Frank Parr (17 December 1918 - 28 December 2003) was an English chess player, born in Wandsworth. He was British Boys (Under 18) champion in 1935.
Parr won the Hastings Premier in 1939/1940 with a score of 6/7, allowing only two draws. He played in uniform, having been called up for military service in 1939. This was his only Hastings Premier appearance, although he played in many Challengers' sections up to 2002/3.
Parr was the British correspondence chess champion in 1948 (joint with Gabriel Wood), 1949 (joint with H Israel), 1950, and 1956.
Parr played in 25 British Chess Championships from 1936 to 1991, compiling an overall score of 134.5/275. He made his first appearance in the championship in 1936, taking fifth place with 6/11 including a victory over George Alan Thomas. In his second appearance in 1955 he scored 7.5 with wins over Robert Wade and Jonathan Penrose. His best result was in 1956 when after managing only a draw in the first two rounds, he won eight consecutive games before drawing with Leonard Barden in the last round to finish with 9/11. Although this score would have secured first place in most years, he took second a half point behind Conel Hugh O'Donel Alexander despite winning their individual encounter in round eight.
Parr was a traveling reserve member of the English team for the 1937 Anglo-Dutch match in Amsterdam, but he did not play. He scored 1.5/2 on ninth board at the 1939 Anglo-Dutch match in The Hague. Surprisingly, he never held any FIDE or British Chess Federation titles.
Before retirement he worked as a messenger at the London Stock Exchange. He had three sons and one daughter. Aside from chess, his main hobby was gardening, but he was also a supporter of Fulham Football Club and a regular patron of Surrey County Cricket Club.
After a long illness Parr died in Epsom on 28 December 2003, the opening day of the Hastings International Chess Congress.
In memory of an exceptional player, the British Federation for Correspondence Chess introduced a Frank Parr Memorial Tournament in 2005. Held alongside it was the David Parr Memorial, dedicated to Frank's eldest son, another fine chess player who also died in 2003.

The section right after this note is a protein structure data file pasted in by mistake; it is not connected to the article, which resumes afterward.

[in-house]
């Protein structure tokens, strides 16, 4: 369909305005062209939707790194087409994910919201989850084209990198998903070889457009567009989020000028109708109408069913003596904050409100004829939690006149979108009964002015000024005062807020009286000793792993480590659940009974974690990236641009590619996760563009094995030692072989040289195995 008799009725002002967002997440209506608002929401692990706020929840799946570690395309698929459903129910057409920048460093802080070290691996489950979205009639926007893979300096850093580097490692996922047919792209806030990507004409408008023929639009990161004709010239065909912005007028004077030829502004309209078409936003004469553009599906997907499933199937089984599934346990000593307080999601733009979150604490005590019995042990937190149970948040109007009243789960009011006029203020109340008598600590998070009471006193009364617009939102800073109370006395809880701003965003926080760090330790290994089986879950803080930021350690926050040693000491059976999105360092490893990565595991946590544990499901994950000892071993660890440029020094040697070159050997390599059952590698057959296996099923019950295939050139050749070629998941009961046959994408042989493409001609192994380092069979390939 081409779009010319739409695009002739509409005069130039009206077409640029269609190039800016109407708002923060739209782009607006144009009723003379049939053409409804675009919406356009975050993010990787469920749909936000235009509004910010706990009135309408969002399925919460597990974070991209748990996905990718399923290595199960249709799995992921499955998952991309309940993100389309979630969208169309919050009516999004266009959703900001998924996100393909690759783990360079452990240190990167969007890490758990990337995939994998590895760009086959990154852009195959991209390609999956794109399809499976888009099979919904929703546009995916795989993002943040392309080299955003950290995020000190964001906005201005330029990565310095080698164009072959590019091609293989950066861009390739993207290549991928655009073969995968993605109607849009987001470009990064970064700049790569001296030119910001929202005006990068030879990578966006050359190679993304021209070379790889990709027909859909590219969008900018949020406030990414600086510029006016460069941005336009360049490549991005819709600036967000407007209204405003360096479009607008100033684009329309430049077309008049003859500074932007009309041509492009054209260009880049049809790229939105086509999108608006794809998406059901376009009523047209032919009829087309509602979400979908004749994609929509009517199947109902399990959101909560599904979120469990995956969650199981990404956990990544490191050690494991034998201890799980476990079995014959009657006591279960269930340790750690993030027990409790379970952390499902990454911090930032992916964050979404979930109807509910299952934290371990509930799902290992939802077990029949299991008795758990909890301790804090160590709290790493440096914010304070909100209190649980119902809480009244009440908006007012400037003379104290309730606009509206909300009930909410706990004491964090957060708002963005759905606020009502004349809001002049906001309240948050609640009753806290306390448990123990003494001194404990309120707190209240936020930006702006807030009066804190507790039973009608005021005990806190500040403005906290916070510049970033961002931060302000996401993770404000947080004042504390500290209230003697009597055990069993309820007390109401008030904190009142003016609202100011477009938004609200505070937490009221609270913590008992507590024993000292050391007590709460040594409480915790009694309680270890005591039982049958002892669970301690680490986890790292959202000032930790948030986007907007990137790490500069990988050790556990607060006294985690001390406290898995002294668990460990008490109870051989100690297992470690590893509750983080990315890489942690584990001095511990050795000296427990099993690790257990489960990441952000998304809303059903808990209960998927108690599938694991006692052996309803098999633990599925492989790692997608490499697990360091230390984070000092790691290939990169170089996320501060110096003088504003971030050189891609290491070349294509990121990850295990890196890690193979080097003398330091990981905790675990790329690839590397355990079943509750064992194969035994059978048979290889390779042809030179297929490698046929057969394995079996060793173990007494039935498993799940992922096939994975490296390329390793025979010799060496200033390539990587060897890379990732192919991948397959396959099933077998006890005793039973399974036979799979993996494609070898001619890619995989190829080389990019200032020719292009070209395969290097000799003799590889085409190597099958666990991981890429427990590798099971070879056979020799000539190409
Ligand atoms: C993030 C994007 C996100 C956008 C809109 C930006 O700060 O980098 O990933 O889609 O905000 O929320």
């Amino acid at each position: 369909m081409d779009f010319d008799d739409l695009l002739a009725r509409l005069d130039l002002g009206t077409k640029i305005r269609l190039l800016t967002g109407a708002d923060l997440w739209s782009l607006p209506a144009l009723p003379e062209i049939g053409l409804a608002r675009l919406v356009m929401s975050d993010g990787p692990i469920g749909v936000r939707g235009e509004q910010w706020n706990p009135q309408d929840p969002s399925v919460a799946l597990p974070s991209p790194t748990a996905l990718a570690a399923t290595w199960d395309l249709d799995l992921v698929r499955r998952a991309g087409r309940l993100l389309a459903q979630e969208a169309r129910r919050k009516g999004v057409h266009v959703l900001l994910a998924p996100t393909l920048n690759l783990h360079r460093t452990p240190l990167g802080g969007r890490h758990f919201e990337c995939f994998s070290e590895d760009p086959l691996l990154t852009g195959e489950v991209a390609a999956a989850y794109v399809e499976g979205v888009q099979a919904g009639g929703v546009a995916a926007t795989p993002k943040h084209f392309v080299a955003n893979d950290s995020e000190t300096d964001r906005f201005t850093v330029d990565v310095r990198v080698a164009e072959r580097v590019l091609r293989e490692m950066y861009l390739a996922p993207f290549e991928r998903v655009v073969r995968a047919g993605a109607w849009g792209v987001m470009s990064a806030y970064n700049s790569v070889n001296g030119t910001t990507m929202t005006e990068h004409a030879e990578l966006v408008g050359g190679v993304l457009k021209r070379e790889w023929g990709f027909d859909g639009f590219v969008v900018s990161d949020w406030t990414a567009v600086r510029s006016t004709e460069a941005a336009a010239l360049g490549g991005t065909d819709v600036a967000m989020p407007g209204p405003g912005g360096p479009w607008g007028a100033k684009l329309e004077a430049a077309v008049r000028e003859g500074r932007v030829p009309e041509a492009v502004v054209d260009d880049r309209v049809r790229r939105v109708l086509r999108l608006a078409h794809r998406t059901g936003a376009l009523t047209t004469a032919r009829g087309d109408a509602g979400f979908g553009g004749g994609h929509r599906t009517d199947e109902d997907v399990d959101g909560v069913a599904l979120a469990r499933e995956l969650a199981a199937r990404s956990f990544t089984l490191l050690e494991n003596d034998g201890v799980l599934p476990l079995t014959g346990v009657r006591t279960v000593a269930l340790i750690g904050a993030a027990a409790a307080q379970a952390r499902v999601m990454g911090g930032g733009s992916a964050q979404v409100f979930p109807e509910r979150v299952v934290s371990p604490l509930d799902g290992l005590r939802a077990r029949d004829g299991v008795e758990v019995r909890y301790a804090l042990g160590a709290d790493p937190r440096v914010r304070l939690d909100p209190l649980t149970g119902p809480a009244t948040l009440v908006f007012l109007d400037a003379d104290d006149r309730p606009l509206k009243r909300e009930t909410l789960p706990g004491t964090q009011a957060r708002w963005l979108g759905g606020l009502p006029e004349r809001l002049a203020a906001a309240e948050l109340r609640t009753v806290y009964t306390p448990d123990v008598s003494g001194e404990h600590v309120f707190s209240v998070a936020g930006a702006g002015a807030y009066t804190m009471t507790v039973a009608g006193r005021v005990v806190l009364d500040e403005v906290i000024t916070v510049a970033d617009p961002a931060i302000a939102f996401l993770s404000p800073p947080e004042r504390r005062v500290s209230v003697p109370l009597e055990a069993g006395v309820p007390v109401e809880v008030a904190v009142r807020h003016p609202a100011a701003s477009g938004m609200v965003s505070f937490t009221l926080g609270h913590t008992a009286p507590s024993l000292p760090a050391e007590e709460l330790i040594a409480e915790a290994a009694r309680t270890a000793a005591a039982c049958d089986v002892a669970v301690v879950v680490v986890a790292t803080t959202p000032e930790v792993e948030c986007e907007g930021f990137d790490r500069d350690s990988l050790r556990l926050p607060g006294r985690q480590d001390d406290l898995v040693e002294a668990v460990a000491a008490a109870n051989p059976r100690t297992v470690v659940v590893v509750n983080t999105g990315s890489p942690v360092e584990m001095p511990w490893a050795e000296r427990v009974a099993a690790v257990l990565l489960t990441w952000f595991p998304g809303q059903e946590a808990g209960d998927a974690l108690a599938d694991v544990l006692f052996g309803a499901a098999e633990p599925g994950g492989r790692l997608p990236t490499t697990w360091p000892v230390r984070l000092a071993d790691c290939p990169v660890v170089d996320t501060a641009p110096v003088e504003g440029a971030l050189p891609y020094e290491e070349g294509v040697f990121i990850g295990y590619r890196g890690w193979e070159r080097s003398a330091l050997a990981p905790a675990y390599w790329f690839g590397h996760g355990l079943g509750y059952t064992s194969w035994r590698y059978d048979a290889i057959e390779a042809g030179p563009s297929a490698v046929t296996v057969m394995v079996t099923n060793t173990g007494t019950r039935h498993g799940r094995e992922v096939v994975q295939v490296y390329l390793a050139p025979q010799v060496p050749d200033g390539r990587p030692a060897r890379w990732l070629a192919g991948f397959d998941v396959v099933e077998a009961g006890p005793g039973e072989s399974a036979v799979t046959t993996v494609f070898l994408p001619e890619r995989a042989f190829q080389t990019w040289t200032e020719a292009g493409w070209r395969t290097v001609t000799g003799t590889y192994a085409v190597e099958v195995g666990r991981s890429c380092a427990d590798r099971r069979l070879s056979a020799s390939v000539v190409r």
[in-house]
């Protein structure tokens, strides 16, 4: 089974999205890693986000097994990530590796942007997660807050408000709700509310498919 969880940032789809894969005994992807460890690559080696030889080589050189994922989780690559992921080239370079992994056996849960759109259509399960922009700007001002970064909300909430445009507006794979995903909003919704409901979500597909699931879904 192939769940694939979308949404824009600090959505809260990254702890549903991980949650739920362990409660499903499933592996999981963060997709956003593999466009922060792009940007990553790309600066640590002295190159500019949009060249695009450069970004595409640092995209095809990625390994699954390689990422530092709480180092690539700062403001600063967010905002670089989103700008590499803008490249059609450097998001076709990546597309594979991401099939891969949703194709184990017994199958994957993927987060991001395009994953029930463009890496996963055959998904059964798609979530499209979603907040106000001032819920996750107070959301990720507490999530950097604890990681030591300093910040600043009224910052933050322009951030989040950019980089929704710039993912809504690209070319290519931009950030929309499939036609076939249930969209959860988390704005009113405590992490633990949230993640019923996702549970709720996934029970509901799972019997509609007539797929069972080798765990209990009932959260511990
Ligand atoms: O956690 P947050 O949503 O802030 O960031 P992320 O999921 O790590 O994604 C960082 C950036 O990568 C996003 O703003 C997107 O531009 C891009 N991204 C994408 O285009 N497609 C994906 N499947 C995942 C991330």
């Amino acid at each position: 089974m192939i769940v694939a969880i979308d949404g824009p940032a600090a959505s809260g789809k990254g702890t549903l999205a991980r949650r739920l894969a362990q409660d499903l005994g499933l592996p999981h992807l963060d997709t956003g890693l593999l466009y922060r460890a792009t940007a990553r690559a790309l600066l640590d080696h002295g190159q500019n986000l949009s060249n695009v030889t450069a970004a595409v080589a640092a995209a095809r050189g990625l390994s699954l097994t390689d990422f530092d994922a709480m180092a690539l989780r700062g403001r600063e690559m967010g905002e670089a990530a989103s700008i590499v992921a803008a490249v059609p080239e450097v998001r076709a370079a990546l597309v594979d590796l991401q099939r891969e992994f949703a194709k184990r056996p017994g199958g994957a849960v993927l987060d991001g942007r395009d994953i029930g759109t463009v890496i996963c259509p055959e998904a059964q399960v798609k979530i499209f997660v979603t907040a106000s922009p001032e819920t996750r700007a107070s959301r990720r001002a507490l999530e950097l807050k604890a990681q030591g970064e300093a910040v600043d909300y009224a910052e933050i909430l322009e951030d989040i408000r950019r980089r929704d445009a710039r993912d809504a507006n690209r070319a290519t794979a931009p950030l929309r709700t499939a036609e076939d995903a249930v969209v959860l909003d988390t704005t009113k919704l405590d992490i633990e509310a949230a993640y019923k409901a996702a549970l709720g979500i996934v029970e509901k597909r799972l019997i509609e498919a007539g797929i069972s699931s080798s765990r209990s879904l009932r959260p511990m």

Across the chessboard, Frank Parr was a gentleman and a character, who enjoyed one of the longest chess careers on record. To his opponents, he was well known for his aggressive style and alertness to tactical possibilities.
The game given below captured the attention of the chess world and he annotated it for an issue of British Chess Magazine. He even had a tapestry made up of one of the game's key positions, which he hung on the wall of his living room. Reinfeld and Chernev, in their Fireside Book of Chess, eulogize - "In the opinion of the writers, Parr's masterpiece has well-founded claims to being considered the finest attacking game of all time." After the final move they exclaim "One of the greatest combinative games on record!"
Frank Parr vs George Wheatcroft, City of London Chess Club Championship 1938, Neo-Grunfeld, 1-0 1.d4 Nf6 2.c4 g6 3.g3 Bg7 4.Bg2 d5 5.cxd5 Nxd5 6.Nc3 Nxc3 7.bxc3 c5 8.e3 O-O 9.Ne2 Nc6 10.O-O cxd4 11.cxd4 e5? 12.d5! Ne7 13.Ba3 Re8 14.Nc3 Qa5 15.Qb3 e4?! 16.Nxe4! Nxd5 After 16...Bxa1 17.Rxa1 Nxd5 18.Rd1! White has too many threats. 17.Rac1 Be6 18.Rc5 Qb6 19.Rb5! Qa6 20.Nc5! Nxe3?! 21.Nxe6! Nxf1 Now Black intends to meet 22.Nxg7 with 22...Nd2! 22.Ng5!! Nd2 23.Qxf7+ Kh8 24.Bd5!! Threatening 25.Qg8+! Rxg8 26.Nf7#. h6 25.Bb2! Again threatening mate; Black cannot play 25...Bxb2 because of 26.Qh7#. Rg8 26.Qd7!! Now White has two pieces hanging, but neither can be captured: if 26...hxg5, 27.Qh3#. In the meantime, White threatens 27.Qh3! and 28.Qxh6#. Qa4 Threatening 27...Qd1+ 28.Kg2 Qf1#! 27.Bb3! Nxb3 28.Nf7+ Kh7 29.Rh5!! Leaving two more pieces en prise. If 29...Qxd7, 30.Ng5+ Kh8 31.Rxh6#. If 29...gxh5, 30.Qf5#. Qa5 30.Rxh6+! 1-0 If 30...Bxh6, 31.Ng5 double check Kh8 32.Qh7#.